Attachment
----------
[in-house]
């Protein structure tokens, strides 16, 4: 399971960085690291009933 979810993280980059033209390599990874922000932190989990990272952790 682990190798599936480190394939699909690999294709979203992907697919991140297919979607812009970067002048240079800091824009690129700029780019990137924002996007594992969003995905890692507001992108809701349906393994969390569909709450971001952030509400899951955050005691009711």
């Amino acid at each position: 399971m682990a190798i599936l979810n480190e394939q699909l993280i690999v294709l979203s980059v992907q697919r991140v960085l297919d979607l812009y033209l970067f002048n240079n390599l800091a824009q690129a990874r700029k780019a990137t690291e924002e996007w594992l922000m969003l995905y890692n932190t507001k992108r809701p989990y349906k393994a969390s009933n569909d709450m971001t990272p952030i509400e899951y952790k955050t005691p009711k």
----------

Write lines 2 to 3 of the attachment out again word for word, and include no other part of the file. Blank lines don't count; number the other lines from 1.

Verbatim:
């Protein structure tokens, strides 16, 4: 399971960085690291009933 979810993280980059033209390599990874922000932190989990990272952790 682990190798599936480190394939699909690999294709979203992907697919991140297919979607812009970067002048240079800091824009690129700029780019990137924002996007594992969003995905890692507001992108809701349906393994969390569909709450971001952030509400899951955050005691009711």
């Amino acid at each position: 399971m682990a190798i599936l979810n480190e394939q699909l993280i690999v294709l979203s980059v992907q697919r991140v960085l297919d979607l812009y033209l970067f002048n240079n390599l800091a824009q690129a990874r700029k780019a990137t690291e924002e996007w594992l922000m969003l995905y890692n932190t507001k992108r809701p989990y349906k393994a969390s009933n569909d709450m971001t990272p952030i509400e899951y952790k955050t005691p009711k």